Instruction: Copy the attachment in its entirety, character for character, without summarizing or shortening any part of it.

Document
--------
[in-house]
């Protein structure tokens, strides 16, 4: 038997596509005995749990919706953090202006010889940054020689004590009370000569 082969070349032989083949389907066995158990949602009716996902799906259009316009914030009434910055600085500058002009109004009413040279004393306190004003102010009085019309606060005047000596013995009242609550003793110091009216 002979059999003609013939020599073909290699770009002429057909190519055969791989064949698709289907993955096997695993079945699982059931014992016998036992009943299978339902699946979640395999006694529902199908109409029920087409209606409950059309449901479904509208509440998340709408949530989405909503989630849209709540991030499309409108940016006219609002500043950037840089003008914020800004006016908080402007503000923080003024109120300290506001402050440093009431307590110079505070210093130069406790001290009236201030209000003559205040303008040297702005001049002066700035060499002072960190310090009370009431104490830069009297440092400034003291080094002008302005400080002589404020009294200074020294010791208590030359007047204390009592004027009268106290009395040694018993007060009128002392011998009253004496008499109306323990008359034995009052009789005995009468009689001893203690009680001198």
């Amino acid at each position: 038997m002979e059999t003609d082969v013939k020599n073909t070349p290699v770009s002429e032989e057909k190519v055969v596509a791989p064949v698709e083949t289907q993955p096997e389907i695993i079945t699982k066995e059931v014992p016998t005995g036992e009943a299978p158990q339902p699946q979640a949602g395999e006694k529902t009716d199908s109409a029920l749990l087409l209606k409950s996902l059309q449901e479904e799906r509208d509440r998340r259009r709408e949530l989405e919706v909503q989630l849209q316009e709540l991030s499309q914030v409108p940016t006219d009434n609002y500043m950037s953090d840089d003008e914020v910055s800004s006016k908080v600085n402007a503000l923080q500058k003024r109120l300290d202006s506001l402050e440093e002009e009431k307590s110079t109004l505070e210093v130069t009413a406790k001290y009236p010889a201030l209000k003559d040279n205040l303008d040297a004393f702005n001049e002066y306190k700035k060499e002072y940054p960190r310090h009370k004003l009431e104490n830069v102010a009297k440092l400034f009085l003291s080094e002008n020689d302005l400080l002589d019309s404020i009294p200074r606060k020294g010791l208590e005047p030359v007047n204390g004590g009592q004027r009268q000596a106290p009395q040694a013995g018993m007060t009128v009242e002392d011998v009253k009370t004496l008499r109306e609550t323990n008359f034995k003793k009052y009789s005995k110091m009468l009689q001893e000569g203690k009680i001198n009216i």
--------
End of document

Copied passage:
[in-house]
């Protein structure tokens, strides 16, 4: 038997596509005995749990919706953090202006010889940054020689004590009370000569 082969070349032989083949389907066995158990949602009716996902799906259009316009914030009434910055600085500058002009109004009413040279004393306190004003102010009085019309606060005047000596013995009242609550003793110091009216 002979059999003609013939020599073909290699770009002429057909190519055969791989064949698709289907993955096997695993079945699982059931014992016998036992009943299978339902699946979640395999006694529902199908109409029920087409209606409950059309449901479904509208509440998340709408949530989405909503989630849209709540991030499309409108940016006219609002500043950037840089003008914020800004006016908080402007503000923080003024109120300290506001402050440093009431307590110079505070210093130069406790001290009236201030209000003559205040303008040297702005001049002066700035060499002072960190310090009370009431104490830069009297440092400034003291080094002008302005400080002589404020009294200074020294010791208590030359007047204390009592004027009268106290009395040694018993007060009128002392011998009253004496008499109306323990008359034995009052009789005995009468009689001893203690009680001198």
């Amino acid at each position: 038997m002979e059999t003609d082969v013939k020599n073909t070349p290699v770009s002429e032989e057909k190519v055969v596509a791989p064949v698709e083949t289907q993955p096997e389907i695993i079945t699982k066995e059931v014992p016998t005995g036992e009943a299978p158990q339902p699946q979640a949602g395999e006694k529902t009716d199908s109409a029920l749990l087409l209606k409950s996902l059309q449901e479904e799906r509208d509440r998340r259009r709408e949530l989405e919706v909503q989630l849209q316009e709540l991030s499309q914030v409108p940016t006219d009434n609002y500043m950037s953090d840089d003008e914020v910055s800004s006016k908080v600085n402007a503000l923080q500058k003024r109120l300290d202006s506001l402050e440093e002009e009431k307590s110079t109004l505070e210093v130069t009413a406790k001290y009236p010889a201030l209000k003559d040279n205040l303008d040297a004393f702005n001049e002066y306190k700035k060499e002072y940054p960190r310090h009370k004003l009431e104490n830069v102010a009297k440092l400034f009085l003291s080094e002008n020689d302005l400080l002589d019309s404020i009294p200074r606060k020294g010791l208590e005047p030359v007047n204390g004590g009592q004027r009268q000596a106290p009395q040694a013995g018993m007060t009128v009242e002392d011998v009253k009370t004496l008499r109306e609550t323990n008359f034995k003793k009052y009789s005995k110091m009468l009689q001893e000569g203690k009680i001198n009216i």